Finland joins NATO, dealing a major blow to Russia amid Ukraine war
Finland and Sweden requested to join the alliance in May of last year shortly after Russian President Vladimir Putin launched an invasion of Ukraine in February of last year
April 5, 2023 8:55am
Updated: April 5, 2023 8:55am
Finland officially became NATO’s 31 member country on Tuesday, in a major blow to Russia as the region strengthens its military alliance amid its invasion of Ukraine.
In a symbolic moment displaying shifting global dynamics, NATO officially raised Finland’s flag between the French and Estonian flags in a ceremony outside NATO headquarters on Tuesday.
“The era of nonalignment in our history has come to an end -– a new era begins,” President Sauli Niinisto, referring to Finland’s neutral stance adopted after the Soviets were defeated in World War II.
Finland and Sweden requested to join the alliance in May of last year shortly after Russian President Vladimir Putin launched an invasion of Ukraine in February of last year. Finland shares an 833-mile (1,340-kilometer) border with Russia.
The decision to join the alliance requires a unanimous decision by all member countries. However, Turkey was the only country in the alliance that formally opposed Finland’s joining NATO, alleging that the Nordic country’s policies supported Kurdish rebel groups that the government opposes.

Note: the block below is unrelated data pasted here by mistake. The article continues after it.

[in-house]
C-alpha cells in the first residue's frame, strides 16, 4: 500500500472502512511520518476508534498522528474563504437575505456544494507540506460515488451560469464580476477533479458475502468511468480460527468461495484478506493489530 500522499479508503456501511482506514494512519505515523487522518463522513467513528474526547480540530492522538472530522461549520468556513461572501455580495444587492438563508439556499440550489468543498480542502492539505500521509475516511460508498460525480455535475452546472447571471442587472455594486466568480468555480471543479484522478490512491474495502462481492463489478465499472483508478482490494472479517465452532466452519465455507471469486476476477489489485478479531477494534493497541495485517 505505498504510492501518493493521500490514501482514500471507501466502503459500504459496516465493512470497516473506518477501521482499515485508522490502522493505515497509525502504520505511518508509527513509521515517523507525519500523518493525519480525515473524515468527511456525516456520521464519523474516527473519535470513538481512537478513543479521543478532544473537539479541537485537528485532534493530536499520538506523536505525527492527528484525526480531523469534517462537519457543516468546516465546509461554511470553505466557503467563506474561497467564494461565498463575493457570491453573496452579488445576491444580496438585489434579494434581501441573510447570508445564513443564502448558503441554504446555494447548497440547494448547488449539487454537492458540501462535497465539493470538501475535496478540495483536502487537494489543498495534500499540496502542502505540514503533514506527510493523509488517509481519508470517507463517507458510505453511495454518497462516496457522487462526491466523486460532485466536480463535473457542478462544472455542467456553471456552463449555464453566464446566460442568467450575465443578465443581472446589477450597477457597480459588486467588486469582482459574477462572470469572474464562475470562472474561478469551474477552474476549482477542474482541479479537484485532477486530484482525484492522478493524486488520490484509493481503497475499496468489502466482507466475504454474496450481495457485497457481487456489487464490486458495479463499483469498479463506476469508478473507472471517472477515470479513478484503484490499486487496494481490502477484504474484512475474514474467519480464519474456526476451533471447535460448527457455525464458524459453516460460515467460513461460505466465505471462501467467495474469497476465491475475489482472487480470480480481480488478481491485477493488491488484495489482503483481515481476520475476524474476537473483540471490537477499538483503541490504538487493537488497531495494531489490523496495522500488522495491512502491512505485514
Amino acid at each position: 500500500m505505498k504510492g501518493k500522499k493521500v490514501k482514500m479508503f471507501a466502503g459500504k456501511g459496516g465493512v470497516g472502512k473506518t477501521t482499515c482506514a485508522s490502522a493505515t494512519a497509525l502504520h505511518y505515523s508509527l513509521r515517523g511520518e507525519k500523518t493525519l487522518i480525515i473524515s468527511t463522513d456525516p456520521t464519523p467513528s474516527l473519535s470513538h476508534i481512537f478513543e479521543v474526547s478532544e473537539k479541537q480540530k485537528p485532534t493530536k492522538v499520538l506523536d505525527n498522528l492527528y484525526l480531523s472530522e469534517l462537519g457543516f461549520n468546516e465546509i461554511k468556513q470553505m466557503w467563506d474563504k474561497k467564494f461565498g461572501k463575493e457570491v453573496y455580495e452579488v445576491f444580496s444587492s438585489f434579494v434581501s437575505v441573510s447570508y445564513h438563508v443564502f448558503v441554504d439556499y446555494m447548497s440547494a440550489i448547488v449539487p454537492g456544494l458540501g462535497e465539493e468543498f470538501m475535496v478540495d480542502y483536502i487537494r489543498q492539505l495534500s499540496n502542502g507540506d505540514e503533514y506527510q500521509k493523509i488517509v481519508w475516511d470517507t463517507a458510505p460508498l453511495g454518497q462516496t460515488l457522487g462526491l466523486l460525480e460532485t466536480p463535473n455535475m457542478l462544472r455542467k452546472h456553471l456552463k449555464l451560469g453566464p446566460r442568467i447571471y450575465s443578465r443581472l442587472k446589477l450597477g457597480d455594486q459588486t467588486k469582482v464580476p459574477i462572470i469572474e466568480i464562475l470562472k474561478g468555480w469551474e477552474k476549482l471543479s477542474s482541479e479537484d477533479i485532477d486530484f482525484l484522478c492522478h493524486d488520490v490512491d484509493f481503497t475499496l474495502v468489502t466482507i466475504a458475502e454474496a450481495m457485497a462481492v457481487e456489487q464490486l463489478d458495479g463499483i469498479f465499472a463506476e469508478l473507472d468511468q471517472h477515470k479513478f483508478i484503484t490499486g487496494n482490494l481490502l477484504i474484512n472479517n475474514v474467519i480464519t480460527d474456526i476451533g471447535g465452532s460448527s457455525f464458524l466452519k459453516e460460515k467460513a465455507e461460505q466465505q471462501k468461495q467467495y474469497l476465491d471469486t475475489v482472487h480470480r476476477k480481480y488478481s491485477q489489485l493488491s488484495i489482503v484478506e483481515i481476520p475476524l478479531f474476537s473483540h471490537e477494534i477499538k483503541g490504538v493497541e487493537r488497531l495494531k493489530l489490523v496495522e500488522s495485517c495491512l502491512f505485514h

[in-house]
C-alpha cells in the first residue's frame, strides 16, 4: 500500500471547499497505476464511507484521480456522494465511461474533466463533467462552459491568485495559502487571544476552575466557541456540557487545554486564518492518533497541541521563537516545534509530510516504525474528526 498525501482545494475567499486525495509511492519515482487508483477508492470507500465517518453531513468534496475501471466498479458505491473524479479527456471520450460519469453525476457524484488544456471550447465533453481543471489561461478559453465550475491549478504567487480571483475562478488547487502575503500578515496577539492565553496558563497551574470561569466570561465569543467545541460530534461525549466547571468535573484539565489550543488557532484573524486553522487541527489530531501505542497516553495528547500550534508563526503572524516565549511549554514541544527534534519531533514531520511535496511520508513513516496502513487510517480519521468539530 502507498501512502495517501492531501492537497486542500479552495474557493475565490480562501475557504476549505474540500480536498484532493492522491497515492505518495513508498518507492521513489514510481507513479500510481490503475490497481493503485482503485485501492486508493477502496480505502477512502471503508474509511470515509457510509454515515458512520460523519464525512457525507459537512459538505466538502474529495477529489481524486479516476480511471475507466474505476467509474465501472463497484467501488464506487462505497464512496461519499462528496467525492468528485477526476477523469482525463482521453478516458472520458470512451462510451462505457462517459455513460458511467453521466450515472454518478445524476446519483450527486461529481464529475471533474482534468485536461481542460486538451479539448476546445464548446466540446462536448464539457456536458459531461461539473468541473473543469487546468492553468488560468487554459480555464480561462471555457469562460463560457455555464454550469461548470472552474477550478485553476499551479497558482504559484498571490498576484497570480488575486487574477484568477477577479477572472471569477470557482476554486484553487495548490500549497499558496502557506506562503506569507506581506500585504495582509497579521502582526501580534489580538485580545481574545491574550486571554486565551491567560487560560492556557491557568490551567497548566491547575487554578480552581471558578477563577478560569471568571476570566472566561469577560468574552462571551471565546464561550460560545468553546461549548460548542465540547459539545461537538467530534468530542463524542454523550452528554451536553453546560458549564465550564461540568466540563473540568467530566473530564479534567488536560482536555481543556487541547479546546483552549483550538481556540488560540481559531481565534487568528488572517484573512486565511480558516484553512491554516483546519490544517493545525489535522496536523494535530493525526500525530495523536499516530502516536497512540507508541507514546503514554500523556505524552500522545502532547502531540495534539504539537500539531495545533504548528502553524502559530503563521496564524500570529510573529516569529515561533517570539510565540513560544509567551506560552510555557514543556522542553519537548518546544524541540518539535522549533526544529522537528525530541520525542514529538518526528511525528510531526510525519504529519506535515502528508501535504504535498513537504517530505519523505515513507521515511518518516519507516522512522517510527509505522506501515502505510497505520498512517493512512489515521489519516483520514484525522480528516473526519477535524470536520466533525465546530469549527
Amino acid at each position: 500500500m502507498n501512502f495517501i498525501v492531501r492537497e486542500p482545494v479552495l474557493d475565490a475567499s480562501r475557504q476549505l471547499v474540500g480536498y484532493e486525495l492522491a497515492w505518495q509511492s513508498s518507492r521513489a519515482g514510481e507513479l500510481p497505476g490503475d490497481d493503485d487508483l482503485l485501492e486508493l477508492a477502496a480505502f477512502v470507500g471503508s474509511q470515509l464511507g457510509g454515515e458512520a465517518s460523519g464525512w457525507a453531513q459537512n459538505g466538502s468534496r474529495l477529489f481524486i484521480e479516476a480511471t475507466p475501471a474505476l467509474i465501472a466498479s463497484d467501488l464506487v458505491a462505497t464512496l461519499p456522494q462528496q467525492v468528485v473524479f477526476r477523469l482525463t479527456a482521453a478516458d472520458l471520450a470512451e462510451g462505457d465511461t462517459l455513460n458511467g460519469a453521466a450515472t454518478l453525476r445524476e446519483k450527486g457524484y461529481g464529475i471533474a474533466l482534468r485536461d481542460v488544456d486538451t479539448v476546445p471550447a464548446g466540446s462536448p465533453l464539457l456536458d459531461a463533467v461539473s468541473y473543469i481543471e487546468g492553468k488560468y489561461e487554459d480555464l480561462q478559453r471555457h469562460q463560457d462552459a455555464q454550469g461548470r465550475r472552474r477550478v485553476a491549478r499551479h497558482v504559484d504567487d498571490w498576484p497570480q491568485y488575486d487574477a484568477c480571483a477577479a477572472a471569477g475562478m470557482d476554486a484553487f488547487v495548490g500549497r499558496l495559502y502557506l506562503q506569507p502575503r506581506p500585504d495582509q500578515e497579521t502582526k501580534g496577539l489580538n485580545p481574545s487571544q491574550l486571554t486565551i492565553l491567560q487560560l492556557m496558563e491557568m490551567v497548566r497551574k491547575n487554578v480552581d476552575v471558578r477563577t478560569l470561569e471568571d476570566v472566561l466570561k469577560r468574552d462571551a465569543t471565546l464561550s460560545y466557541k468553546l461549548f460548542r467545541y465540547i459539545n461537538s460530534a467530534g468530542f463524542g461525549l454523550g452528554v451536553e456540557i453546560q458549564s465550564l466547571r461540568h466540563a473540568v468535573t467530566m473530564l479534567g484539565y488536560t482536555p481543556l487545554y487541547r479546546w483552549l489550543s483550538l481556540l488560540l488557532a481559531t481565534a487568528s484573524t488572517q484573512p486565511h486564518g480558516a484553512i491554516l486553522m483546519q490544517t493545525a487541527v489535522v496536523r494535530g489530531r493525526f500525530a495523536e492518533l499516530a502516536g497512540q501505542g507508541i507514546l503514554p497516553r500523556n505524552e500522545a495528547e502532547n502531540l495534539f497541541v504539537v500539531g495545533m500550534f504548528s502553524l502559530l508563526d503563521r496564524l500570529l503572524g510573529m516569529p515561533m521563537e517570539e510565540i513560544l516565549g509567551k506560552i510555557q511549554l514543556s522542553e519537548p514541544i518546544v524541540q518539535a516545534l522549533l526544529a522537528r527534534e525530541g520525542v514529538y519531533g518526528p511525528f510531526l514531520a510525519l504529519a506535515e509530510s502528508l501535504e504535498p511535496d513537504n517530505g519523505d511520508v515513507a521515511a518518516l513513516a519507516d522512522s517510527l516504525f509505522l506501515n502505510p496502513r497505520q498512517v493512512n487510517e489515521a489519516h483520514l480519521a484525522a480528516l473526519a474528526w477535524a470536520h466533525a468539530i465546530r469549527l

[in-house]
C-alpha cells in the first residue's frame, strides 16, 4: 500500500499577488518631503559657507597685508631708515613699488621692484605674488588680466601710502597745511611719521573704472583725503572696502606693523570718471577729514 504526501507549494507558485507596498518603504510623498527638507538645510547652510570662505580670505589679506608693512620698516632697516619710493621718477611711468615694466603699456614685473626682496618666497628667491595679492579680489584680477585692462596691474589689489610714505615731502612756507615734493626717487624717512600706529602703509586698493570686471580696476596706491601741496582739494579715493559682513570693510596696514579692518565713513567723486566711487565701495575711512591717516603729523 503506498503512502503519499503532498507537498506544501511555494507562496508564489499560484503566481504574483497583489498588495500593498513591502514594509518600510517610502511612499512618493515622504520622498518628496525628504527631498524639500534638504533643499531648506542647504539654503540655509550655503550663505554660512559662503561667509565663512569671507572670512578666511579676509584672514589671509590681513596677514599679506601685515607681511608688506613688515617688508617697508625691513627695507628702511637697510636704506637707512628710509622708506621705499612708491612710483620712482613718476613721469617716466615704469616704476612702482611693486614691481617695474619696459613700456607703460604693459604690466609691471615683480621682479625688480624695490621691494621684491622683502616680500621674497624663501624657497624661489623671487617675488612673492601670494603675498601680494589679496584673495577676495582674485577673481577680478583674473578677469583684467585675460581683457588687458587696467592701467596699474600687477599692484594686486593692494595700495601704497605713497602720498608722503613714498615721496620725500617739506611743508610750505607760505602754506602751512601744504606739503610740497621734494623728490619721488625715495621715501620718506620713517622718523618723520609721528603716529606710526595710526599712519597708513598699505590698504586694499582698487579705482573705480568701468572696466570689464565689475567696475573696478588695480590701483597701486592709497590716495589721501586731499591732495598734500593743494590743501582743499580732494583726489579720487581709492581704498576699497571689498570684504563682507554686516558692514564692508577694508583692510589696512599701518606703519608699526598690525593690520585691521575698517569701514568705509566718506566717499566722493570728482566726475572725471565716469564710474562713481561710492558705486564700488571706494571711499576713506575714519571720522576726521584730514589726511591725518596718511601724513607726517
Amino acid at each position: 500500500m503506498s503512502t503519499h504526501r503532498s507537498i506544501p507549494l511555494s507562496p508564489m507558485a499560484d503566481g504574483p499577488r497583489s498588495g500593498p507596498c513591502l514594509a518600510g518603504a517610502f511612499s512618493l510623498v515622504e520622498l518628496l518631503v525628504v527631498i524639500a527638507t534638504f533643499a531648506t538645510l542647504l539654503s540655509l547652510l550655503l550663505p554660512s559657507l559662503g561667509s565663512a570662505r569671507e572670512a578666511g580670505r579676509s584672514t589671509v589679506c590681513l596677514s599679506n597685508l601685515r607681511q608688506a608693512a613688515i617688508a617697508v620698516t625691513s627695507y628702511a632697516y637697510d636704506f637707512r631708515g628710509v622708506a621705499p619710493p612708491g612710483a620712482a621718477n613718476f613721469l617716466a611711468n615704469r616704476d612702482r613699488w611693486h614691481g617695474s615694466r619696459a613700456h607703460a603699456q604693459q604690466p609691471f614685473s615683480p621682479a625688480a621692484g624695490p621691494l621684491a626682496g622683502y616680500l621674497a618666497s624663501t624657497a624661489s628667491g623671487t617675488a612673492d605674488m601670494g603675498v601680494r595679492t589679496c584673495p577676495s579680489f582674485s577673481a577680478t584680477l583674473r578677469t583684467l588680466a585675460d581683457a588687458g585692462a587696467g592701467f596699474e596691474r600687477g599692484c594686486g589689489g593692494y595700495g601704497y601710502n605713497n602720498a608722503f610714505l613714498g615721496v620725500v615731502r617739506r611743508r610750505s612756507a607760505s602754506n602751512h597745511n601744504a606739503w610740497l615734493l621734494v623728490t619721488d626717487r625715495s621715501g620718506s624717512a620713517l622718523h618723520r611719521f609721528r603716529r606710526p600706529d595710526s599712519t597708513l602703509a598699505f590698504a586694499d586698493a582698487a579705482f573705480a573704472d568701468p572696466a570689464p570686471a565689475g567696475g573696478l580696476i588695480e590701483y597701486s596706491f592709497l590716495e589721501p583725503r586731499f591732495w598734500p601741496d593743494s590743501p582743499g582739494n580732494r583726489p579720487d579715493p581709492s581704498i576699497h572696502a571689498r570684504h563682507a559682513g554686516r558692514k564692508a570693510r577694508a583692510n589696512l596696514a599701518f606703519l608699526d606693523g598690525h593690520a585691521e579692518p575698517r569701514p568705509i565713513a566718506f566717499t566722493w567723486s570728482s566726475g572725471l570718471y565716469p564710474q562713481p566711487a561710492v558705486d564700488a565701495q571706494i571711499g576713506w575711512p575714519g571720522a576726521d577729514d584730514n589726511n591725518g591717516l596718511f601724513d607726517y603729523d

After months of negotiations with Turkish President Recep Erdogan, Finland’s request to join the alliance was approved by Turkey. Sweden’s process to join is still ongoing.
Niinsto said that Finland’s membership “is not complete without that of Sweden. The persistent efforts for a rapid Swedish membership continue.”
By joining NATO, Finland will be protected under the collective security guarantee of Article 5, which states that "an armed attack against one or more of them in Europe or North America shall be considered an attack against them all."
The move is a political setback for Putin, who has partly used NATO expansion to justify the Russian invasion of Ukraine. Moscow threatened to deploy troops to the border with Finland if NATO expanded its presence in the region.
Russia’s Foreign Ministry said Moscow “will be forced to take military-technical and other retaliatory measures to counter the threats to our national security arising from Finland’s accession to NATO.”
Finland’s move is “a fundamental change in the situation in Northern Europe, which had previously been one of the most stable regions in the world,” the ministry added.